- Re-thinking the Asianist: Asian Studies after Black Lives Matter Co-edited with Keisha Brown and Marvin Sterling Association for Asian Studies, Asia Shorts (in progress).
- Two Haiku and a Microphone: Traveling Texts and the Work of Afro-Japanese Cultural Production, co-edited with Cornyetz, Nina, Lexington Books, New Studies in Modern Japan (2015).
Guest Edited Journal Issues
- “The Futurist Turn” College Literature, Volume 48, Issue 3 (2021) Introduction: “Against Afuturistic Reading”.
- “The Black Pacific”, Japan Forum (in progress), Introduction: “Two Theses on the Black Pacific”.
Contributions to Edited Volumes
- “The Tragedy before the Blood Commons: Araki Tetsurō, the Crisis in the Humanity, and Animated Education”, Teaching Postwar Japanese Fiction, ed. Bates, Alex, MLA Options for Teaching Series (forthcoming).
- “The Sun Never Sets on Little Black Sambo: The Cultural Hermeneutics of Little Black Sambo—A Transoceanic Approach”, The Affect of Difference: Representations of Race in East Asian Empire, eds., Hanscomb, Chris and Washburn, Dennis, University of Hawaii Press (2016).
- The Affect of Difference: Representations of Race in East Asian Empire, eds. Hanscomb, Chris and Washburn, Dennis University of Hawaii Press (2016).
- Introduction” Two Haiku and a Microphone: Traveling Texts and the Work of Afro-Japanese Cultural Production, co-edited with Cornyetz, Nina Lexington Books, New Studies in Modern Japan (2015).
- “In the Beginning: Blackness and the 1960s Creative Nonfiction of Ōe Kenzaburō” Two Haiku and a Microphone: Traveling Texts and the Work of Afro-Japanese Cultural Production, co-edited with Cornyetz, Nina, Lexington Books, New Studies in Modern Japan (2015).
- “Extirpation is Not an Option: An Esperantic Vision of a Future for Black Studies from the Other Side of the Pacific”, InVisible Culture: An Electronic Journal for Visual Culture, Issue 31, Fall 2020.
- “An Immodest Proposal: In Thanks for Responses to the Inhumanities”, Special forum issue: History of the Inhumanities History of Humanities, Volume 4, Issue 1 (2019).
Translations of Japanese Literacy Theory and Criticism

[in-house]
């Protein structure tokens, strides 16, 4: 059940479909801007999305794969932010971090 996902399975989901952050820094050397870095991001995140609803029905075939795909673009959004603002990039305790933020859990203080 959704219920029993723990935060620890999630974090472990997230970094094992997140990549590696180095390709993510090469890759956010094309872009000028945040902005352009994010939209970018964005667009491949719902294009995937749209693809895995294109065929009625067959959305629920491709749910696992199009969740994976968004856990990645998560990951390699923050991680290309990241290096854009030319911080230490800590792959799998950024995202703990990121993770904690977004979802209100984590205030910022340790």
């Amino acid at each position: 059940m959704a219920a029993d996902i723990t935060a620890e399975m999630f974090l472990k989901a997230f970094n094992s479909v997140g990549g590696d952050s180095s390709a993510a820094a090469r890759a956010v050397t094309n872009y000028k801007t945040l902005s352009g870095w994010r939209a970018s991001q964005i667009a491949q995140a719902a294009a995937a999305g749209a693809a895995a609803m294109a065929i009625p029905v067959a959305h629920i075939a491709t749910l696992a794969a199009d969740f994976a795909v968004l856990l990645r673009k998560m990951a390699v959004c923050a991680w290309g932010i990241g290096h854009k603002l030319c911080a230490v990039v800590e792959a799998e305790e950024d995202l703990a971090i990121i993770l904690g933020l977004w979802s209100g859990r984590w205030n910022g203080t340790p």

- Tanaka, Minoru, “Three Keys to Unlocking the ‘Absurdity of Reading’—Text, the Shadow of the Original Sentence, Self-Destruction, and the Self-Expression of the Narrator”, PMLA, peer-review complete, accepted for review by editorial board.
- Ara, Masahito, “Second Youth,” co-translated and annotated with Yamazaki, Junko Politics and Literature Debate: Postwar Japanese Criticism 1945-1952, Burdaghs, Michael, Sakakibara, Richi, Toeda, Hirokazu, and Ueda, Atsuko, Lexington Books (2017).
- Hirano, Ken, “An Antithesis,” co-translated and annotated with Yamazaki, Junko et. al, Politics and Literature Debate: Postwar Japanese Criticism 1945-1952, Lexington Books (2017).
Honors and Activities
- Pushcart Prize nomination (2020)
- National Endowment for Humanities Connection Grant (2020)
- University of Rochester Humanities Project (2018)
- Japan Foundation Japan Studies Fellowship (2017)
- Fulbright Scholar Fellowship - Japan (2016-2017)
- National Endowment for the Humanities Enduring Questions Grant (2016)
- University of California Humanities Research Institute Presidential Fellowship (2016)
- University of California Consortium for Black Studies Research Grant (2016)
- St. Olaf College Virginia Dekker Research Course Release (Declined) (2015)
- GLCA Fund for the Study of Japan Grant (2013)
- St. Olaf College Academic Innovation Grant - Life and Anime (2013)
- St. Olaf College Academic Innovation Grant - Beginning Japanese (2013)
- Mellon Foundation Digital Humanities Seed Grant (2013)
- St. Olaf College Faculty Development Grant (2013)
- Association for Asian Studies Annual Conference, Council of Conferences, New Voices in Asian Studies Panel (2013)
- Association for Asian Studies Mid-Atlantic Region Annual Conference, Best Graduate Student Paper (2012)
- Princeton Institute of International and Regional Studies Doctoral Fellow (2011-2012)
- Ford Doctoral Dissertation Fellowship (Honorable Mention) (2011)
- Princeton Prize for Outstanding Doctoral Research (Runner-Up) (2010)
- Fulbright Doctoral Dissertation Fellow (Japan) (2009-2010)
- Princeton University Hyde Fellowship (Japan) (2009-2010)